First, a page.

MURRAY – In an event Saturday that has come to be known as “the Olympics of the mind” Murray State University hosted more than 300 participants and spectators for the Kentucky State Championship for FIRST Tech Challenge Robotics.
FIRST, which stands for “For Inspiration and Recognition of Science and Technology,” is a non-profit organization founded by inventor Dean Kamen which focuses on “coopertition” – that is, cooperation and competition – to develop students’ problem-solving, troubleshooting and relationship-building abilities by designing, programming and constructing robots tasked with an annually unique set of challenges.
Calloway County High School engineering teacher Jeff Slaton served as this year’s event coordinator, who was the first to be held at MSU and featured 16 contestants from Mississippi, Arkansas, Alabama, Ohio and Tennessee.
. “All Kentucky teams are guaranteed an opportunity to compete here, but we also invited teams from other states to fill out (tournament brackets),” he said. “This helps to achieve the goal of allowing teams with less experience to learn and grow by observing the more experienced teams. It’s important that the students see that. ”
In order to prepare for the competition, circuit teams receive kit materials along with specifications the prior September. Each match is divided into three periods consisting of an autonomous phase, a TeleOp (or driver-controlled) portion and the “end game.”
During the autonomous phase, the students’ programming prowess is tested as their robots must navigate a predetermined obstacle course while also performing certain tasks. What follows is perhaps more impressive and potentially lost on the casual observer. As Slaton explains it becomes clear why the event is called the Olympics of the mind.
“It’s hard to get people to realize the complexity of what they see because some of the more sophisticated teams often use a lot of technology that people aren’t even aware of, that they can’t see on (the models) because it’s written into the programming or it’s in the sensory controls, ”he said.
Piloting what might appear to be bizarre remote-controlled cars with odd armatures or large rotating gears, each model uses a unique approach to accomplish the tasks laid out for them. Slaton noted, “The games are really complex with layers to them. They’re designed so that people have to plan a strategy of how to play. Most of the games are offensive in nature but there are also defensive maneuvers. ”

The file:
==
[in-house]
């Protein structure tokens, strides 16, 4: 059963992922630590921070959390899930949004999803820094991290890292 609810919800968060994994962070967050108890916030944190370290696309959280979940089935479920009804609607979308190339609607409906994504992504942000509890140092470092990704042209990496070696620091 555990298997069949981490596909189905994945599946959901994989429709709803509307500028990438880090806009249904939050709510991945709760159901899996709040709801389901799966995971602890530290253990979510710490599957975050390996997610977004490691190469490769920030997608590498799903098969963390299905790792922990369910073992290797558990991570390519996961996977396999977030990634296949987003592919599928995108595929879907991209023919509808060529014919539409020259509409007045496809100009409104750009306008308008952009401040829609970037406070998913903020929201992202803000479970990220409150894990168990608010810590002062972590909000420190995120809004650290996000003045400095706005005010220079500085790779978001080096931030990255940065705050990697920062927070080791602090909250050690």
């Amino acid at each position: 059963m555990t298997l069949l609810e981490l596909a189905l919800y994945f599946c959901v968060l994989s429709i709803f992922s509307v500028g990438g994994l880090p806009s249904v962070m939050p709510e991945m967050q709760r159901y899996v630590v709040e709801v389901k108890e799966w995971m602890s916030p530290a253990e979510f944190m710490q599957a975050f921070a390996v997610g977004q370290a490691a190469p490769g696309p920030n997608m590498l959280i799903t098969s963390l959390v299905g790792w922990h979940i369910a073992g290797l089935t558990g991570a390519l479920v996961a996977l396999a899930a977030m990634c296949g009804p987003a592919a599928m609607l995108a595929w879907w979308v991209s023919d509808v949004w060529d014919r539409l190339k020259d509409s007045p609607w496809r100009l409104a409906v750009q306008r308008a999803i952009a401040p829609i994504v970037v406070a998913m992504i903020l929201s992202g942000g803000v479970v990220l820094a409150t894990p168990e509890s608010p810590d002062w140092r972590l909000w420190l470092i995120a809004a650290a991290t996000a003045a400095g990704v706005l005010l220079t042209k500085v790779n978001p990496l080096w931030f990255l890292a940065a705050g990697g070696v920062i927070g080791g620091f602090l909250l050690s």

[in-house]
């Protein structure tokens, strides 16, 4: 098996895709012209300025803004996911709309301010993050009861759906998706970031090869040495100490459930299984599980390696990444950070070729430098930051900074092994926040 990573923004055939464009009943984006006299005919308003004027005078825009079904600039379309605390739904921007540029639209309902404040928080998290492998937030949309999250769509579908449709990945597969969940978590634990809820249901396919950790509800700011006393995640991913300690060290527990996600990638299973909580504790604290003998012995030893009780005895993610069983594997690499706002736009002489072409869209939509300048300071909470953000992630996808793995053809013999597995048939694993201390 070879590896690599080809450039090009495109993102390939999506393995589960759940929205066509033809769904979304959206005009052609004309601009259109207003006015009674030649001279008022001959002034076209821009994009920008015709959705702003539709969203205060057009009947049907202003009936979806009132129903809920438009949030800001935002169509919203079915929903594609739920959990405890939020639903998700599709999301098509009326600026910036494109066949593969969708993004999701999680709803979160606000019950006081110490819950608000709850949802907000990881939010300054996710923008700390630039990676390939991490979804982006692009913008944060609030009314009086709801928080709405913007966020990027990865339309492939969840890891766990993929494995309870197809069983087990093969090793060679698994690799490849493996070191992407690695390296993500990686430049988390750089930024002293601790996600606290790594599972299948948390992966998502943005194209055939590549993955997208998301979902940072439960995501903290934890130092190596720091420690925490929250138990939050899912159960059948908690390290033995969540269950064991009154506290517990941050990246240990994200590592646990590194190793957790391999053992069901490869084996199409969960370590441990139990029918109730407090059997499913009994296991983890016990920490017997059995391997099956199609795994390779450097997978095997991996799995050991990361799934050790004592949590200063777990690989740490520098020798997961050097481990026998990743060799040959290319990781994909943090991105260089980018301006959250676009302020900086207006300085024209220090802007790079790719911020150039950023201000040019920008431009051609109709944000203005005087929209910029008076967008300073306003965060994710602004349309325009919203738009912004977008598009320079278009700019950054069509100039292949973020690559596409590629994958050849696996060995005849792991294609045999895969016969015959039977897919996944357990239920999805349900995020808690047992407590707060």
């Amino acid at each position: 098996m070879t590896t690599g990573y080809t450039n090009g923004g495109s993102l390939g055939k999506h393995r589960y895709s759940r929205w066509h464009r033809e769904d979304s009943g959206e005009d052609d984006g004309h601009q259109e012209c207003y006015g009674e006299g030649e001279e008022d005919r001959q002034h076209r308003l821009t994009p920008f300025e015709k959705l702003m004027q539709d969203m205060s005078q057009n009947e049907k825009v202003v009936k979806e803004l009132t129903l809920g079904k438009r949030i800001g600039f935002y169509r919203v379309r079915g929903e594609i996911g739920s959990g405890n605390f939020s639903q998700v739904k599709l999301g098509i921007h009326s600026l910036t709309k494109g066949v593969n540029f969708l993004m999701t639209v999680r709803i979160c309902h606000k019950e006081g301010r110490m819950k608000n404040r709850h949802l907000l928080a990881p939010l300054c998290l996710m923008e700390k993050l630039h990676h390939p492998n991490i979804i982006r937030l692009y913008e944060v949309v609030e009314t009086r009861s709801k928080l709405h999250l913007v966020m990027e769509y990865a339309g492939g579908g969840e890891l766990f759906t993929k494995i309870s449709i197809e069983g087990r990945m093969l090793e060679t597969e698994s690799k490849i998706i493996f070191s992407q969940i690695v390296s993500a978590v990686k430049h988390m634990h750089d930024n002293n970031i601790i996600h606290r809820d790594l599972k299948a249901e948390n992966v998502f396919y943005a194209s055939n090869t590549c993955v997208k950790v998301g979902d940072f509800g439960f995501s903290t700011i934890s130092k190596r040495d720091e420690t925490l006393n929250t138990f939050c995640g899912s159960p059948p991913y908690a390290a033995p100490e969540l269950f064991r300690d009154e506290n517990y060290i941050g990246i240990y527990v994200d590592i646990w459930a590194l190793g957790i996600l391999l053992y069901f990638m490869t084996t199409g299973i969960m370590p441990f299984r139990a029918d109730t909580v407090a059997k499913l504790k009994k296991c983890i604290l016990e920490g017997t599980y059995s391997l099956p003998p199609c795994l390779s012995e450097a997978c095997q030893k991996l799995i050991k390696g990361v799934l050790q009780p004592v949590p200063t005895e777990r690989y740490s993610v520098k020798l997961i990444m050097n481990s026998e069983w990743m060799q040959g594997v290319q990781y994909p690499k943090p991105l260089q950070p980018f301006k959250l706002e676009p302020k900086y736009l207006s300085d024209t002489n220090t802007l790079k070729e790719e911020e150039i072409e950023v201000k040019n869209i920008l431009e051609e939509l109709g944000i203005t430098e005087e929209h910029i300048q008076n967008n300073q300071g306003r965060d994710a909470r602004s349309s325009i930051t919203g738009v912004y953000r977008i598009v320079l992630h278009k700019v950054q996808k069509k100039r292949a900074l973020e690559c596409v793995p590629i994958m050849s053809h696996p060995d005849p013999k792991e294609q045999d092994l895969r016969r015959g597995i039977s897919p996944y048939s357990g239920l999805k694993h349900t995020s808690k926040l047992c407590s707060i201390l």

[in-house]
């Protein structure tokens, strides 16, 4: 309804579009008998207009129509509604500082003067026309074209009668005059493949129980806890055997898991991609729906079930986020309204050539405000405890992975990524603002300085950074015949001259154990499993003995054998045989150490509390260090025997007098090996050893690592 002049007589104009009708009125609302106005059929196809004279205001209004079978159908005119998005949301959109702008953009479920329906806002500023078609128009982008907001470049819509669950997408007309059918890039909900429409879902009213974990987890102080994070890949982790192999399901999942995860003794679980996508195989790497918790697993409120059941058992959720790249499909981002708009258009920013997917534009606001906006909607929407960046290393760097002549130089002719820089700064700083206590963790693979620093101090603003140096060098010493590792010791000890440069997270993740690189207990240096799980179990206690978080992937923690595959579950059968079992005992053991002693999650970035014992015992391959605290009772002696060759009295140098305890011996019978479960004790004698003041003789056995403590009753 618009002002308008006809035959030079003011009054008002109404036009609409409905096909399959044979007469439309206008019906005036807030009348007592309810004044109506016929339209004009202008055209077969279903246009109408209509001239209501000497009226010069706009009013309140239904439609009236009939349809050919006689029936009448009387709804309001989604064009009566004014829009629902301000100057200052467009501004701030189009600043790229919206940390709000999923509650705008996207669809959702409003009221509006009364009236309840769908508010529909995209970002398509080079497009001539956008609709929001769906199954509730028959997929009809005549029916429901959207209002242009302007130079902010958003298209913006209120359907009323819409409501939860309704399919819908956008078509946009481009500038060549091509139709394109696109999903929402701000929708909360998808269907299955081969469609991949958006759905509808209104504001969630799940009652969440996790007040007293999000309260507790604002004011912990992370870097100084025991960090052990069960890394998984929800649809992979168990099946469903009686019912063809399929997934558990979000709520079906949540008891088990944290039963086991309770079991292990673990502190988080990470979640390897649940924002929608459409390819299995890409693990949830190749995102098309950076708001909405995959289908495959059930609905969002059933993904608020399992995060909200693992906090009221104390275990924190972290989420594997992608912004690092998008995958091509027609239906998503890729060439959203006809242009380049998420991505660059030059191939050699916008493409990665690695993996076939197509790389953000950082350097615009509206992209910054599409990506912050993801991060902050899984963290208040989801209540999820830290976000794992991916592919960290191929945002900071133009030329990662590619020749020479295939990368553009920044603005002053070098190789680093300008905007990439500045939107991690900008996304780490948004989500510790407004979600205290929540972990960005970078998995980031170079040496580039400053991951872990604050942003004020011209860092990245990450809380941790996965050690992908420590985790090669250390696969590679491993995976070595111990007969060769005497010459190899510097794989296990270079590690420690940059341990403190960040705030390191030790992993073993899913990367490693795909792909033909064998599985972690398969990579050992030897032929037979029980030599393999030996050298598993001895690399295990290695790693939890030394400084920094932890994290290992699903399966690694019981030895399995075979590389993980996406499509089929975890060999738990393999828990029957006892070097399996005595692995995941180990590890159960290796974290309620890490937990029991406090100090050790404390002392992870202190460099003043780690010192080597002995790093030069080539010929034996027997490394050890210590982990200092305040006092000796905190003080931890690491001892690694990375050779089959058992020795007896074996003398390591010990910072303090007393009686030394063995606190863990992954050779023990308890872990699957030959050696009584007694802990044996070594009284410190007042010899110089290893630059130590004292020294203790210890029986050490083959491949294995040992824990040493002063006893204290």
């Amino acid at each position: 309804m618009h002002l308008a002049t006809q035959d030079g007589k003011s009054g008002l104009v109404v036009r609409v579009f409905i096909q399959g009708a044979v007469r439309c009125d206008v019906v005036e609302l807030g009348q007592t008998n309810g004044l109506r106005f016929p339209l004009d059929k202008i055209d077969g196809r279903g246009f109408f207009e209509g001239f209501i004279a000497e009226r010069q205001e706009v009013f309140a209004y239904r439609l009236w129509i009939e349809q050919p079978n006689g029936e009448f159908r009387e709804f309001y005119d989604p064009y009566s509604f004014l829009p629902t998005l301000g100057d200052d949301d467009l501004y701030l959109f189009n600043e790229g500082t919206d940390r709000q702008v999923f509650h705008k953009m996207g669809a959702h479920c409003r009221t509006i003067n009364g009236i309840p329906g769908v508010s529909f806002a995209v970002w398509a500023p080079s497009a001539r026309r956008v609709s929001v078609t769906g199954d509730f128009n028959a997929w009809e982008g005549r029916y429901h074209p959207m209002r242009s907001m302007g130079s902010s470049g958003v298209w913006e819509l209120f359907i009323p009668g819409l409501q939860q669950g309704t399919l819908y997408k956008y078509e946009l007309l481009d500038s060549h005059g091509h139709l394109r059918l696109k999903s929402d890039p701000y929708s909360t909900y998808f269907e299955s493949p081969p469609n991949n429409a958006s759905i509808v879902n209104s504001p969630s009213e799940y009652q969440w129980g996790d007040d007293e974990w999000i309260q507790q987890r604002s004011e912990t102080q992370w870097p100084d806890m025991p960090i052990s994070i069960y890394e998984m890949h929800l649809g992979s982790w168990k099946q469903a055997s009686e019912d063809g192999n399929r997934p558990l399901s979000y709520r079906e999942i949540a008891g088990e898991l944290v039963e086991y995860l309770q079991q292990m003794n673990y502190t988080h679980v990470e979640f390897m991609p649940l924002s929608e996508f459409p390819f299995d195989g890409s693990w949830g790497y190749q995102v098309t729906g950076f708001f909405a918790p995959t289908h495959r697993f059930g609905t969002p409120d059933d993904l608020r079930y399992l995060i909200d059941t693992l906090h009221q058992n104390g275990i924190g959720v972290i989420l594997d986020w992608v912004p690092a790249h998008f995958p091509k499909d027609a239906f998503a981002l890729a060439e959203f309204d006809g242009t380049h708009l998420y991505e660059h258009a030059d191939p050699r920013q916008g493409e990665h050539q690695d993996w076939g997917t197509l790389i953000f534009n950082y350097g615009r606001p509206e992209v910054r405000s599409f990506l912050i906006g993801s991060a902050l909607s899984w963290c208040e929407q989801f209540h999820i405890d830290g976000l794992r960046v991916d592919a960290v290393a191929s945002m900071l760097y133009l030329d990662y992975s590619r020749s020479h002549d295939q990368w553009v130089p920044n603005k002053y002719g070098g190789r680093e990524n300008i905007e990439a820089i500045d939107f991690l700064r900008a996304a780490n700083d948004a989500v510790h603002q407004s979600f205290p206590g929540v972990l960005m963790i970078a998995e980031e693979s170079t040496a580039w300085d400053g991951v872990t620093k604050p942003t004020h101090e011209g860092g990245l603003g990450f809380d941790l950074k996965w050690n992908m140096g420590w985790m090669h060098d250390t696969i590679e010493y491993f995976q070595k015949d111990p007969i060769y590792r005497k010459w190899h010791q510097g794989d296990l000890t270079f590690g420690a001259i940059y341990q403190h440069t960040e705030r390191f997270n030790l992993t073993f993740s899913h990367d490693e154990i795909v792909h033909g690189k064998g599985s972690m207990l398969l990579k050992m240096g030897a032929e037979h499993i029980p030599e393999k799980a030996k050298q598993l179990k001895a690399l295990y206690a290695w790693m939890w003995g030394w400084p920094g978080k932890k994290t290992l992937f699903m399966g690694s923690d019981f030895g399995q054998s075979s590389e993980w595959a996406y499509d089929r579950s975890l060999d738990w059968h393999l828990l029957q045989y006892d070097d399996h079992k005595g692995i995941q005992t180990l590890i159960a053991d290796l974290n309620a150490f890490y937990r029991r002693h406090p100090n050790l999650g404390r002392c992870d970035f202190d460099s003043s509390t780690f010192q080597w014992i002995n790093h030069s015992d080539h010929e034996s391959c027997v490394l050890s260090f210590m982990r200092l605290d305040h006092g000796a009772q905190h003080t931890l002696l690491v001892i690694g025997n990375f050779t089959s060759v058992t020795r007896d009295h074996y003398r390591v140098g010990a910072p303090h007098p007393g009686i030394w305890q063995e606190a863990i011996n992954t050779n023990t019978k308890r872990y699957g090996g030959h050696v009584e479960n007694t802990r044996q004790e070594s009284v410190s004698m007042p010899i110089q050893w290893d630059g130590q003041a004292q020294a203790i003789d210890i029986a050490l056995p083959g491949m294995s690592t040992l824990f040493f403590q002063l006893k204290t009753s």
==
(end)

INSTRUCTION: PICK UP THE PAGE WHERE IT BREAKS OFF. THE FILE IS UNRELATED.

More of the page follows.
Slaton’s hope is that having MSU host the event, along with staffing it largely with volunteers from MSU School of Engineering, the local community of educational leaders will be encouraged to get involved in a mentorship capacity. “The teams are expensive to run – they fund their own materials – and it’s hard because you have to find people who are willing to invest the time and energy and also have an understanding of the technology.”
But Slaton’s infectious enthusiasm and experience makes it clear he believes this to be a worthy investment both in the participants’ and the community’s future. “Almost all of the teams are mentored by multiple people. (FIRST’s) goal is to get professionals on with a team so that kids grow with, get feedback from, a professional. It’s not uncommon for these professionals to watch team members grow and then stay in touch throughout college and after they graduate actually recruit them for a job. I’ve seen it happen multiple times. Local employers have come to me and said, ‘I want some of your people.’ They’re talking about robot students. They want them because they’re true problem solvers. ”